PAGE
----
2020 has been a memorable year. It’s the year of a pandemic and a highly anticipated election — which drew the most voters ever. Throughout it all, the digital world kept us tethered together even when we’ve been physically apart.
Thanksgiving is a holiday of family traditions — it is when close and extended family tend to unite, sharing stories, recipes passed through generations and feasting on a meal like no other. Traditional Thanksgiving dinner includes Turkey, stuffing and all the trimmings such as cranberry sauce, warm baked bread, green bean casserole and of course the beloved pumpkin, pecan and apple pies. Every family has their own traditions from ethnic foods to specialty recipes that make the palate pop, it’s hard not to imagine cooking and baking for those we love.
While most Americans remain cautious, continuing to socially distance themselves from friends and loved ones, this blog is a compilation of fun and engaging ideas from the team at iMiller Public Relations to help keep you connected in mind and spirit when physical distance is a necessity.
Tip 1: To ensure you can share the holiday as much as possible, start planning your feast now. Some traditional or non-traditional items can certainly be shared in advance.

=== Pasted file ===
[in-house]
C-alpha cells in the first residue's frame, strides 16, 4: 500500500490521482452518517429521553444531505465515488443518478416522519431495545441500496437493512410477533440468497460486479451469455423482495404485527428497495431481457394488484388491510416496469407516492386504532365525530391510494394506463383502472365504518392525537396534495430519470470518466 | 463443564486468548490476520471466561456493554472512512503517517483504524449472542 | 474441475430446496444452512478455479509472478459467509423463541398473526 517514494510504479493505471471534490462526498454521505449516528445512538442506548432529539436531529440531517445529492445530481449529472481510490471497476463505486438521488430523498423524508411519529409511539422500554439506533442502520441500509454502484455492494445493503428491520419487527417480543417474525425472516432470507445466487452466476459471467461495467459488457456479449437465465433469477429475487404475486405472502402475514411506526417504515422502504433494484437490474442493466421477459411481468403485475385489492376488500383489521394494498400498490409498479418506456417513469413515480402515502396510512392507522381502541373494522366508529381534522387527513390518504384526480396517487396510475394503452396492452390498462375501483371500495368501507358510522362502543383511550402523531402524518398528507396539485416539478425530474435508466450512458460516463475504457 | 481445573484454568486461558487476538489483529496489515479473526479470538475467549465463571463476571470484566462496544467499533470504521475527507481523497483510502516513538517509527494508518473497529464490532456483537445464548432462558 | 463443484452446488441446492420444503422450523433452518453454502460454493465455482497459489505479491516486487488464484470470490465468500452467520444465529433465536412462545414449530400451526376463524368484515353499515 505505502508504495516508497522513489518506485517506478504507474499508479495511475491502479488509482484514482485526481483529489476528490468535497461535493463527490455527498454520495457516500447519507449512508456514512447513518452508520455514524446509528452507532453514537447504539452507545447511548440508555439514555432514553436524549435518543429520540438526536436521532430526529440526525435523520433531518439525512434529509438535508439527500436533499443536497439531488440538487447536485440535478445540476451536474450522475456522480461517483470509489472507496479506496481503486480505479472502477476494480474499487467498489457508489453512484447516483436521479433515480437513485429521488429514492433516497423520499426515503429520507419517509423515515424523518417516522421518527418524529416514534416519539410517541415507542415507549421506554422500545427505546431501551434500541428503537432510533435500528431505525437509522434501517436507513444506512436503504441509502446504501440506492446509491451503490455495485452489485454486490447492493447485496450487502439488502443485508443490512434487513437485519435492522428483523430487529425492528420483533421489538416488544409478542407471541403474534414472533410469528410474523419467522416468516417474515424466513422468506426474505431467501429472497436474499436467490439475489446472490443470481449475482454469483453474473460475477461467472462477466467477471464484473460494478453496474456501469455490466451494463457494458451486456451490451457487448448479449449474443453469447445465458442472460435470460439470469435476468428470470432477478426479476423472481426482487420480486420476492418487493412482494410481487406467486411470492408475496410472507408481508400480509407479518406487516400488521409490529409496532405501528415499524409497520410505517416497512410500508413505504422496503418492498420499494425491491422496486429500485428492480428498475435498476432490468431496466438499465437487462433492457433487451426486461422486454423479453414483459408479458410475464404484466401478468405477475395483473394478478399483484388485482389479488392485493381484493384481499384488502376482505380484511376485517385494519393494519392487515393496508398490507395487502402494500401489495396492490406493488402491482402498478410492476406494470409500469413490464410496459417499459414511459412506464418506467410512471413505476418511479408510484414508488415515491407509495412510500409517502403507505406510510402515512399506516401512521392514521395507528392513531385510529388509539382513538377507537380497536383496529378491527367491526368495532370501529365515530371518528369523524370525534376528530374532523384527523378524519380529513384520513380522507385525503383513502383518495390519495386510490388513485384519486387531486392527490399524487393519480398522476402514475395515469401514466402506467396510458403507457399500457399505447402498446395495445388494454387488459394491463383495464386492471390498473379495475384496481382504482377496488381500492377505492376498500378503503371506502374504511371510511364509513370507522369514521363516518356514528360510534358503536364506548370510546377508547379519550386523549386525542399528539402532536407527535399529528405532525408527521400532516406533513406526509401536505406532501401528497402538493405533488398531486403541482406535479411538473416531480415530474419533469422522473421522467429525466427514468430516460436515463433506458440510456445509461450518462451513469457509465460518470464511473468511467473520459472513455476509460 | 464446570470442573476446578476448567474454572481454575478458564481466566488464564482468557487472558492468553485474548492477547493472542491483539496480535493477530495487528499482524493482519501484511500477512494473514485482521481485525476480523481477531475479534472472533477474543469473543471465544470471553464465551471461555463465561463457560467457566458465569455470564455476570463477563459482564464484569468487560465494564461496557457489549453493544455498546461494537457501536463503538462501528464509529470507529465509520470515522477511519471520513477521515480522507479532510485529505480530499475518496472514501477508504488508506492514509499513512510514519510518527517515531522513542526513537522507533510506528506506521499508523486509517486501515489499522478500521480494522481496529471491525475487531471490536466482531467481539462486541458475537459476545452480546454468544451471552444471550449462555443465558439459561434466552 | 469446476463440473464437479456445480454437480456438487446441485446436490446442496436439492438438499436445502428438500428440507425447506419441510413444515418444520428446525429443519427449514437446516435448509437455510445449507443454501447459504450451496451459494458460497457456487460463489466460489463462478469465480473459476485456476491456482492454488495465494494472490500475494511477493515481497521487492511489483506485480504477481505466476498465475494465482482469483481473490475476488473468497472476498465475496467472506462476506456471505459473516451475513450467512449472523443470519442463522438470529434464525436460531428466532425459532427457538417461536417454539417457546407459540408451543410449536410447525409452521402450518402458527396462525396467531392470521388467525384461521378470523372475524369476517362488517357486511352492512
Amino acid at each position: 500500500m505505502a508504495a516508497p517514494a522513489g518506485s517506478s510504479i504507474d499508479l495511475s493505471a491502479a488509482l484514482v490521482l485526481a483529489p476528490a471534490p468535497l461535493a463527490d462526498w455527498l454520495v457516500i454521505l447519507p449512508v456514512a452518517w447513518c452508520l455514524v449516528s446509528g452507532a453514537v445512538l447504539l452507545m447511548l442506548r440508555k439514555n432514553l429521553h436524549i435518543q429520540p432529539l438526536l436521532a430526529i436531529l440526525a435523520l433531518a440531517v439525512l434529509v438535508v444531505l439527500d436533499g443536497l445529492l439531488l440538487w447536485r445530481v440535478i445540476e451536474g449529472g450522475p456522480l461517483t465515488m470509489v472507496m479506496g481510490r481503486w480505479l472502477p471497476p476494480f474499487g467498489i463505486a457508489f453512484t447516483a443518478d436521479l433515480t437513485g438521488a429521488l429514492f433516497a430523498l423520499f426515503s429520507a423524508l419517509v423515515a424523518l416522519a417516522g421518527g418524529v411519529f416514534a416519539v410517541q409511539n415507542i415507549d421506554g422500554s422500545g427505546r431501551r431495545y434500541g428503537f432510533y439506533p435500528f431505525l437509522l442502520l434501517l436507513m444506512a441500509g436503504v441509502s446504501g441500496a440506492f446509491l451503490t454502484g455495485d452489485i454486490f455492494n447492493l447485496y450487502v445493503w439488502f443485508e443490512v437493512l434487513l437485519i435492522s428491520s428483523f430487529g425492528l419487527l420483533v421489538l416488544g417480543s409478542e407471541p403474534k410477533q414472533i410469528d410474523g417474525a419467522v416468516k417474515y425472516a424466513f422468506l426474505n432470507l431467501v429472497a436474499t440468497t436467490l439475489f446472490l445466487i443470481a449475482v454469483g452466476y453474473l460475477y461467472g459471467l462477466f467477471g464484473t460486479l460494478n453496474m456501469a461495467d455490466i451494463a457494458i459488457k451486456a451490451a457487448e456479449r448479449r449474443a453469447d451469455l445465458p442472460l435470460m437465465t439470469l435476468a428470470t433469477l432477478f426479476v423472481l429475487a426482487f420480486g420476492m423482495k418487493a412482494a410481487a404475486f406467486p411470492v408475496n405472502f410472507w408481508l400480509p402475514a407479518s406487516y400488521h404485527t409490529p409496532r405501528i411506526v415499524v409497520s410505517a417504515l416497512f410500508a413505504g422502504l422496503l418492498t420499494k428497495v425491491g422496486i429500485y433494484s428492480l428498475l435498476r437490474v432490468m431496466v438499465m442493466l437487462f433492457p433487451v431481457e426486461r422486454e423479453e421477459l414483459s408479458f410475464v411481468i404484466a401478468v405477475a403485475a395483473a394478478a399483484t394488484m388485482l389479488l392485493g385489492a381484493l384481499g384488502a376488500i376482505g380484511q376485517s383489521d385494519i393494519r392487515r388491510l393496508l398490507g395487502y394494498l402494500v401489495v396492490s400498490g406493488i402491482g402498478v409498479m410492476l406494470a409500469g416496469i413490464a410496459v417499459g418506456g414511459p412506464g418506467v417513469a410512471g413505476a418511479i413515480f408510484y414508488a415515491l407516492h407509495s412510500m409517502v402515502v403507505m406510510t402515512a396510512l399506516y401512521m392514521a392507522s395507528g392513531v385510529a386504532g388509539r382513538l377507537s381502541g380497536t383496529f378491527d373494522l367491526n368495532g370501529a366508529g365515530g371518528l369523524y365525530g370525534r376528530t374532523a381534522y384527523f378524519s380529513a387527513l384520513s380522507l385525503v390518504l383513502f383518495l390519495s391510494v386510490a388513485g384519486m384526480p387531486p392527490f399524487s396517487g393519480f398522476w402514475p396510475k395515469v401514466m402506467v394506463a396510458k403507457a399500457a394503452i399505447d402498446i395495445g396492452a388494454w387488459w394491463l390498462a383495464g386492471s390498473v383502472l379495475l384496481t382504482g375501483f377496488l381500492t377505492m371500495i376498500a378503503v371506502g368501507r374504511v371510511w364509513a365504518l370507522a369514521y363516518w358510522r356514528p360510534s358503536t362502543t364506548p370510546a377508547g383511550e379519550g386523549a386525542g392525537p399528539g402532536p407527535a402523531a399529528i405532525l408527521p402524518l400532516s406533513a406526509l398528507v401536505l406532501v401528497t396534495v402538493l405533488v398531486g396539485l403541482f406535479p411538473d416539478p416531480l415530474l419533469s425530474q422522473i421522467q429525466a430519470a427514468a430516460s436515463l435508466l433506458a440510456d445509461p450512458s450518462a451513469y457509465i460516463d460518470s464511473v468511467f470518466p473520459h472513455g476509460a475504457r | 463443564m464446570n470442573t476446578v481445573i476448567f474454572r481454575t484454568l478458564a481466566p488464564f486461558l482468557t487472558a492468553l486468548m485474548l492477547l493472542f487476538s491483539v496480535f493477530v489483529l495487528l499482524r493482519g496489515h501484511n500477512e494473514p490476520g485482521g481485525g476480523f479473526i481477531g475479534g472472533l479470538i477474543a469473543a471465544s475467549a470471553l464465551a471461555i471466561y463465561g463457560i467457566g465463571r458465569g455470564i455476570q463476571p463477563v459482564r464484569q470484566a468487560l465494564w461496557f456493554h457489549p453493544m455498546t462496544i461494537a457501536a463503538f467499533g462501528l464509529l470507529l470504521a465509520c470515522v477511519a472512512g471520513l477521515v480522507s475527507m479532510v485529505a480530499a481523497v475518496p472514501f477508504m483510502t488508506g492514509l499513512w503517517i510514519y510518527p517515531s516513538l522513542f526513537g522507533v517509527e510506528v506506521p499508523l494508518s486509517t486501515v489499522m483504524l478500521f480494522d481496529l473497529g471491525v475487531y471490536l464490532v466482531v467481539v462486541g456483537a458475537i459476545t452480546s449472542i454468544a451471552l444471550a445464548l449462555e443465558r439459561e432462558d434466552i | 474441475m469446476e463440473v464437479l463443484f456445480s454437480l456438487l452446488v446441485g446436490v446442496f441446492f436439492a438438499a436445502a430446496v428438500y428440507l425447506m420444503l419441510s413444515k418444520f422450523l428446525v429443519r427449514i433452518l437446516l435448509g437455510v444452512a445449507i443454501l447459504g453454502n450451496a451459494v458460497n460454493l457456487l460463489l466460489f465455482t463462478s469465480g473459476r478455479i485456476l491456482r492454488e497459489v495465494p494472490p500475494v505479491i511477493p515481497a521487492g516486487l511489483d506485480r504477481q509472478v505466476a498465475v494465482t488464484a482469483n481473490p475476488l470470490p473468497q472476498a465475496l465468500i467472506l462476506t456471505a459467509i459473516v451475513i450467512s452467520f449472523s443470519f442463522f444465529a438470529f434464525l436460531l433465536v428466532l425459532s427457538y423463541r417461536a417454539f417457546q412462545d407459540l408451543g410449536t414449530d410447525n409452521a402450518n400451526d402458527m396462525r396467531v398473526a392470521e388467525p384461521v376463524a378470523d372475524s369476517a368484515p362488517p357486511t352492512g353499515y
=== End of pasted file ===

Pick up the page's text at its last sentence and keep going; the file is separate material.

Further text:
- You can compile recipes and share with your friends and family. Encourage everyone to make at least one of the same dishes and share photos and images with everyone else (along with a description of the taste when you speak). An added fun pro tip: iMPR’s own Kwan Fai Chang suggests you can schedule a family cooking event. Everyone gathers the ingredients and joins a video call to prepare and cook/bake your items together.
- You can order ingredients for your recipes to be delivered to your friends and family. Darby Bowler from the iMPR team suggests that you send a box of ingredients and encourage creativity. See what everyone makes from their box and share photos and taste with everyone else.
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